10 Qs for a Broadway Pro: Driving Miss Daisy Director David Esbjornson
The first play of the Fall to announce that it recouped wasn’t Merchant of Venice. It was the much sweeter and smaller Driving Miss Daisy, which was helmed by David Esbjornson. David has directed just about everywhere, from London, to Broadway, to just about every major regional theater across the country.
And just yesterday, The Public tapped him for Measure for Measure in the Park this summer.
On top of his talent, David just happens to be one of the nicest guys in the business, which is why stars like Vanessa Redgrave and James Earl Jones want to work with him.
But today he’s working with us, answering our 10 Qs. Take it away, David!
1. What is your title?
Stage Director and Producer
2. What shows are you currently working on?
I’ve just opened Alfred Uhry’s Driving Miss Daisy with Vanessa Redgrave, James Earl Jones and Boyd Gaines on Broadway and I’m preparing for Shakespeare’s Measure For Measure with the New York Shakespeare Festival in Central Park
3. In one sentence, describe your job.
I interpret, develop and present plays.
4. What skills are necessary for a person in your position?
A love of theatre, practical intelligence, intuition, a perception of human motivation and behavior, an ability to stay focused and organized, empathy, a real interest in collaboration, a need to break rules and a “thick” skin.
5. What kind of training did you do to get to your position?
I worked as an exterior painter, a carpet cleaner, telemarketing interviewer, furnace cleaner, farm worker, retail clerk, Christmas tree decorator, building handyman assistant, apartment renovator, waiter, bartender, silk-screen printer, teacher for “problem teenagers”, floor sander and as a display artist. Plus, an undergraduate degree in Theatre and English Literature from Gustavus Adolphus College and an MFA in Directing from New York University.
6. What was your first job in theatre?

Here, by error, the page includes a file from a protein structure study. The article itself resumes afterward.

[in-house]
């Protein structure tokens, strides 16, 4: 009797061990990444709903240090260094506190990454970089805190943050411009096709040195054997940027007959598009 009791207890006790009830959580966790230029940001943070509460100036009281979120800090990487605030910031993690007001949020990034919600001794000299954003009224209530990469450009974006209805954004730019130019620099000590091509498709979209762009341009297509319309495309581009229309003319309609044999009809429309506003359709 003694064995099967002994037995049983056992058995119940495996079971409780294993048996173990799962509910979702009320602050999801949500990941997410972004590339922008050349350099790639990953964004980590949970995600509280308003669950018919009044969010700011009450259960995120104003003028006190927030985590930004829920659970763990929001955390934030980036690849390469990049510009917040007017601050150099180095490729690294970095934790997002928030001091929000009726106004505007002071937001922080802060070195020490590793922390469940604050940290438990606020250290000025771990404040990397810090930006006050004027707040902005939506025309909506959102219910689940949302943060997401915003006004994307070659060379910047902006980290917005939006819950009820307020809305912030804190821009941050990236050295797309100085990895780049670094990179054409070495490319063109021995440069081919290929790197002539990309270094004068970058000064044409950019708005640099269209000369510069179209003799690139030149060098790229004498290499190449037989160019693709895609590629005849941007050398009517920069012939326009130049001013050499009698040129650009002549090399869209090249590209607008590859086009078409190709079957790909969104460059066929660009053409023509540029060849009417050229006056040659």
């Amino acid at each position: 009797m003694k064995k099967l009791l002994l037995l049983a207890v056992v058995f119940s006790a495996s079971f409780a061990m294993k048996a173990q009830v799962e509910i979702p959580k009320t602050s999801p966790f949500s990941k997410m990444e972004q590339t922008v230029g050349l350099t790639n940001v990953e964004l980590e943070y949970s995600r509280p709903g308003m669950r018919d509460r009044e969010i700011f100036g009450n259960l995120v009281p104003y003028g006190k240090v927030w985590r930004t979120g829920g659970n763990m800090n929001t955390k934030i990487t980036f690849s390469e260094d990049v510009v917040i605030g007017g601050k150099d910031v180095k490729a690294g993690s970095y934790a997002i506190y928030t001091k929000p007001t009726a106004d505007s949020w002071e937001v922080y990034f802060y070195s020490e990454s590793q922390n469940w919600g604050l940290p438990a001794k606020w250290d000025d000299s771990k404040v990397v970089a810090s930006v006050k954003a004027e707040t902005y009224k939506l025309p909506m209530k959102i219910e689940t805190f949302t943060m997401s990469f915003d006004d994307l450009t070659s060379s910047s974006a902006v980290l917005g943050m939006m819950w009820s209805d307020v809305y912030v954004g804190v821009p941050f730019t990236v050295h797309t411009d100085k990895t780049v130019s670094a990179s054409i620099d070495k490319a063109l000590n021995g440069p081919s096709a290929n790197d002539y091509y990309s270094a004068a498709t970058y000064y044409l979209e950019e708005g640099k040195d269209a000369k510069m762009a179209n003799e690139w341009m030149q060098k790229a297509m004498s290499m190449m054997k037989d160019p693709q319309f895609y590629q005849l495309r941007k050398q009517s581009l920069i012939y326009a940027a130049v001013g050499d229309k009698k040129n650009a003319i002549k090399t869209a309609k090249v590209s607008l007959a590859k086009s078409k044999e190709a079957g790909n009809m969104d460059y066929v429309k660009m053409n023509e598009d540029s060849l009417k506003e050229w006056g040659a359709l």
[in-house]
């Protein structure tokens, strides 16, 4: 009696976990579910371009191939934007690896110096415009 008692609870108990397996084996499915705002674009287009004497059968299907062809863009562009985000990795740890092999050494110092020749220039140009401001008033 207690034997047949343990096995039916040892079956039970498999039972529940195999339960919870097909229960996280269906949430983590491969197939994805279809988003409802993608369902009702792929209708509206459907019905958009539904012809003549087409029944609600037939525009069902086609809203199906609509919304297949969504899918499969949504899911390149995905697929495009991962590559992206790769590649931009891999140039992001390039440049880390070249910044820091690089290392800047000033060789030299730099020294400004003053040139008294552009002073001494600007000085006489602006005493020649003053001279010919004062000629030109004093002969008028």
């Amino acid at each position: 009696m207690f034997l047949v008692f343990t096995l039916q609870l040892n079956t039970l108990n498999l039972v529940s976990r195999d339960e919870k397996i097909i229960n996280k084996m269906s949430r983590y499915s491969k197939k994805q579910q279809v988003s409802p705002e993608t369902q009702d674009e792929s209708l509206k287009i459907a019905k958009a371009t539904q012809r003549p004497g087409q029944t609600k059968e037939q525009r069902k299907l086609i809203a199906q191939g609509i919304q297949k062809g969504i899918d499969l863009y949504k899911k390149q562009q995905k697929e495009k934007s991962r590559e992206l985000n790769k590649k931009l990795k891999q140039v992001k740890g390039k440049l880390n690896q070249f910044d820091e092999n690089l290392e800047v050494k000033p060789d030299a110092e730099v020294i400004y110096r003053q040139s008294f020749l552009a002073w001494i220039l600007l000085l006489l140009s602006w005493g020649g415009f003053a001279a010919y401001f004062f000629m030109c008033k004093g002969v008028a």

My first truly professional job was actually part of a program entitled “The New Director’s Project,” produced by New York Theatre Workshop. The fee was only seven hundred dollars but it allowed me to work on a level I had not yet experienced. It also provided me the great luxury of being completely supported for the first time. The play, translated from German, was called Farmyard, written by Franz X. Kroetz. The text prescribed a very spare, harsh and unforgiving world. As a director, the play required a super sensitive attention to detail. For my production, I personally provided the “live” kittens, the “farm dog” and the disgusting toilet for the “masturbation scene.”
7. Why do you think theatre is important?
The majority of our culture might argue that it isn’t. I guess I believe that theatre can provide important insights about our own lives and the lives of others. It’s a public connection to one another that lets us celebrate what it means to be human. It can also be a cultural tool for learning that when done well, can occasionally transform a receptive individual’s thinking and personal growth.
8. What is your profession’s greatest challenge today?
The greatest challenge, in my opinion, is the enormous financial barrier of ticket cost that prevent an average individual from having an important, and perhaps meaningful, experience in the theatre.
9. If you could change just one thing about the industry with a wave of a magic wand, what would it be?
Taking away the financial pressures on producers that limit the kind of work that can be presented–that hampers opportunity for new talent and limits the demographics of the theatre audiences.
20. What advice would you give to someone who wanted to do what you do?
Ask yourself if “deep down” you have the talent to succeed and if the answer is “yes” then decide how much you are willing to personally sacrifice while working tirelessly to achieve those ambitions.
I also believe you should embrace interesting work whenever it presents itself and refrain from judging where that work might originate. Some of the most meaningful artistic experiences come out of the least likely circumstances.
You must also acknowledge and be sensitive to the shifting needs within your life. You aren’t much good as an artist if you ignore yourself and those around you. At the same time, you might have to balance this with openness to unique opportunities that may present themselves to you at the most inconvenient times.
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